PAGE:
MURRAY — Once again, Tonia Casey was able to count on “her boys,” the brothers of the Lambda Chi Alpha fraternity at Murray Sate University, in the Murray-Calloway County Need Line receiving a badly-needed boost with its food collections.
Saturday was the day for the “Chops” to deliver what they had collected this year from a combination of what citizens had left on their front porches that morning, as well as from a local school and local bank. However, this year was a little different, as not only did the Chops benefit from those contributors, but they also had a new partner for the drive, another Murray State Greek organization.
“I wouldn’t say they just helped us. We split it down the middle,” said Chops President Seth Harness of how the Alpha Gamma Delta sorority provided an added burst of energy. “They did everything we did (including sorting the food at the Chops’ house) so they deserve as much credit as do this year.
“They actually approached us about it because their national headquarters also contributes to Feeding America and that’s the charity that our group, of course, contributes to, so that kind of made sense, being that we’re both contributing to the same charity.”
Saturday’s work for the Chops and Alpha Gams also came at the end of a very busy end of the week. In fact, it had just been on Friday night that both groups had been involved in the Alpha Gams’ annual event, Rock A’ Thon (which builds funds for their Feeding America contributions), at Lovett Auditorium. Both groups had performed on the stage of Lovett with musical presentations for an event that ended at midnight.
Then, for good measure, while most of the Chops were collecting the food items on the streets of Murray, nine of its members were participating in the annual Towing for Toys Truck Pull at the Bee Creek soccer complex.
“We were supposed to have 10 guys for that, but one of them got sick,” Harness said on Sunday afternoon. “I’m exhausted. I think we’re ready for the Christmas break, but (Casey) was telling us how this is a real busy time for them, so I feel like timing is everything.”
This year’s collection amounted to about 6,600 pounds of food, which Casey said would be put to particularly strong use this year.
“We’re going to have 800 Christmas boxes this year,” Casey said, noting that this is actually the norm for monthly pickups for the community’s needy families. “The need is there. Normally, for this month, people will come in and sign in (to tell how much food and other supplies they will need) and, usually, if we have one sign-in sheet full, we feel like we’ve been busy. Well, so far this month, we’ve been having most days where we fill out one-and-a-half sheets, sometimes two.”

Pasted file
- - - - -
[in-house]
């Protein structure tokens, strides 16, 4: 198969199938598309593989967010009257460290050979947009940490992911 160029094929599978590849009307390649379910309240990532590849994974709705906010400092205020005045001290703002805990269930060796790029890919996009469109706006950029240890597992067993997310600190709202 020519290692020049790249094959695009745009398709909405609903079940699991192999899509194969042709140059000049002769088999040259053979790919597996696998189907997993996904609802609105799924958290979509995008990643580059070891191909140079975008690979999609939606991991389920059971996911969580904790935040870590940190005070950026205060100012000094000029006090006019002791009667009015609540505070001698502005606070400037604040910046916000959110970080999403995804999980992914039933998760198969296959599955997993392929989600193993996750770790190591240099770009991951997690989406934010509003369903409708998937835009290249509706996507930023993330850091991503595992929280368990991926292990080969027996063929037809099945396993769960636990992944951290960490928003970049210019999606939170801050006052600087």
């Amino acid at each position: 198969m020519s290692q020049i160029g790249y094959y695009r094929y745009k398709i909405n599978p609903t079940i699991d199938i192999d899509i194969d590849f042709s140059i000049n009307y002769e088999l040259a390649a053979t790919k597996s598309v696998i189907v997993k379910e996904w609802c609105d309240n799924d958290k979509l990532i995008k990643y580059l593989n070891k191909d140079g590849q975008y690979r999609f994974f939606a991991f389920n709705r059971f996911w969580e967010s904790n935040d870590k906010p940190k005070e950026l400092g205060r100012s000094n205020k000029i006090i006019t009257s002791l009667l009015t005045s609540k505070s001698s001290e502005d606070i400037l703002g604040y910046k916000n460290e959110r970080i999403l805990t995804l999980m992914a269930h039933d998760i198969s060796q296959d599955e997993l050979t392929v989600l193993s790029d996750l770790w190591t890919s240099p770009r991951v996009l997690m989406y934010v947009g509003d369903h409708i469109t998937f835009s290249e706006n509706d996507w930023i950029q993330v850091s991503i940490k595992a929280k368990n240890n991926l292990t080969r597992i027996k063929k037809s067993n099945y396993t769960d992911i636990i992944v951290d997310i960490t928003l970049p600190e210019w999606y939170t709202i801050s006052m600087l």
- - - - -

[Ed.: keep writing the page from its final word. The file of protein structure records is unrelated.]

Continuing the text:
Casey also said there is an added area of concern this year – displaced workers with Murray’s Briggs & Stratton plant.
“And we don’t really know how many people from Briggs will be needing a Christmas box this year, but I’d rather be ready than not,” she said. “We’ve already had two families come in and one who we were able to put on our senior food program, so I was happy to do that, but I wish the numbers would stop going up.”
The Chops/Alpha Gams’ drive was helped by the students at Murray Elementary School, as well as a community drive at Independence Bank on Saturday. Casey said she is also expecting help to arrive soon from drives led by the Murray State rodeo program, as well as Murray State’s Hutson School of Agriculture.
She said the fact that Murray State groups are taking the lead when it comes to helping people in need is refreshing.
“It means the world to me,” she said. “When college students take the time to do this and you can see that they enjoy doing it, oh, it makes the future look so bright. That we have kiddos in the world who care – and I know they’re not little kids, but older – but if they can care like this while they’re in school, that’s going to speak volumes.”
“We try to help her out when we can,” Harness said of Casey. “This is really important to us. We’ve done it every year since the 1990s and it’s a way to wake people up as far as kind of showing everybody that fraternity is more than just a social club or an intramurals sports team. It’s an activity that can really make a big impact on the community and its people in need.”